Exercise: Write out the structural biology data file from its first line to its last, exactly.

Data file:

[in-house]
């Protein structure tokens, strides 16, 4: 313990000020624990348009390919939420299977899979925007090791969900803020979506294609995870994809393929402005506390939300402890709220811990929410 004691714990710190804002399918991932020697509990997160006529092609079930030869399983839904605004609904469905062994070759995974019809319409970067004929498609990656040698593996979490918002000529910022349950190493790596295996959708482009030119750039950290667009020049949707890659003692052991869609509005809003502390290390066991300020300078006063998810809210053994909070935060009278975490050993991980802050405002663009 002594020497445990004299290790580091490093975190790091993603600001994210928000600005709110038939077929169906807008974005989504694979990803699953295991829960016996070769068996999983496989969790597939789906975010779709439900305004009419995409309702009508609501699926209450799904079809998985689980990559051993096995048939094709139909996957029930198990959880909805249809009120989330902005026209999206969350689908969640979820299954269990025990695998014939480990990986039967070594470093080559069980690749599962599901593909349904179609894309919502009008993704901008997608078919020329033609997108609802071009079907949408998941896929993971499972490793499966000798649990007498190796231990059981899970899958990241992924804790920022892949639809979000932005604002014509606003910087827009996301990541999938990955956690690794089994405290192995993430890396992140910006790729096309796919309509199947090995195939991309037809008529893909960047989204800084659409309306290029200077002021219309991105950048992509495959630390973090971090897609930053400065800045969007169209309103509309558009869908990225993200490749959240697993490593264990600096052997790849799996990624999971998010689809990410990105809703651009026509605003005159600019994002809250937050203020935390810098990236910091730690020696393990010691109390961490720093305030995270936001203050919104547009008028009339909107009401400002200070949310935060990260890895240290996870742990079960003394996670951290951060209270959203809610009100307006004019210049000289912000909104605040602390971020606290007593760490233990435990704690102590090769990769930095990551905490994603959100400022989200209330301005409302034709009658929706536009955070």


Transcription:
[in-house]
């Protein structure tokens, strides 16, 4: 313990000020624990348009390919939420299977899979925007090791969900803020979506294609995870994809393929402005506390939300402890709220811990929410 004691714990710190804002399918991932020697509990997160006529092609079930030869399983839904605004609904469905062994070759995974019809319409970067004929498609990656040698593996979490918002000529910022349950190493790596295996959708482009030119750039950290667009020049949707890659003692052991869609509005809003502390290390066991300020300078006063998810809210053994909070935060009278975490050993991980802050405002663009 002594020497445990004299290790580091490093975190790091993603600001994210928000600005709110038939077929169906807008974005989504694979990803699953295991829960016996070769068996999983496989969790597939789906975010779709439900305004009419995409309702009508609501699926209450799904079809998985689980990559051993096995048939094709139909996957029930198990959880909805249809009120989330902005026209999206969350689908969640979820299954269990025990695998014939480990990986039967070594470093080559069980690749599962599901593909349904179609894309919502009008993704901008997608078919020329033609997108609802071009079907949408998941896929993971499972490793499966000798649990007498190796231990059981899970899958990241992924804790920022892949639809979000932005604002014509606003910087827009996301990541999938990955956690690794089994405290192995993430890396992140910006790729096309796919309509199947090995195939991309037809008529893909960047989204800084659409309306290029200077002021219309991105950048992509495959630390973090971090897609930053400065800045969007169209309103509309558009869908990225993200490749959240697993490593264990600096052997790849799996990624999971998010689809990410990105809703651009026509605003005159600019994002809250937050203020935390810098990236910091730690020696393990010691109390961490720093305030995270936001203050919104547009008028009339909107009401400002200070949310935060990260890895240290996870742990079960003394996670951290951060209270959203809610009100307006004019210049000289912000909104605040602390971020606290007593760490233990435990704690102590090769990769930095990551905490994603959100400022989200209330301005409302034709009658929706536009955070």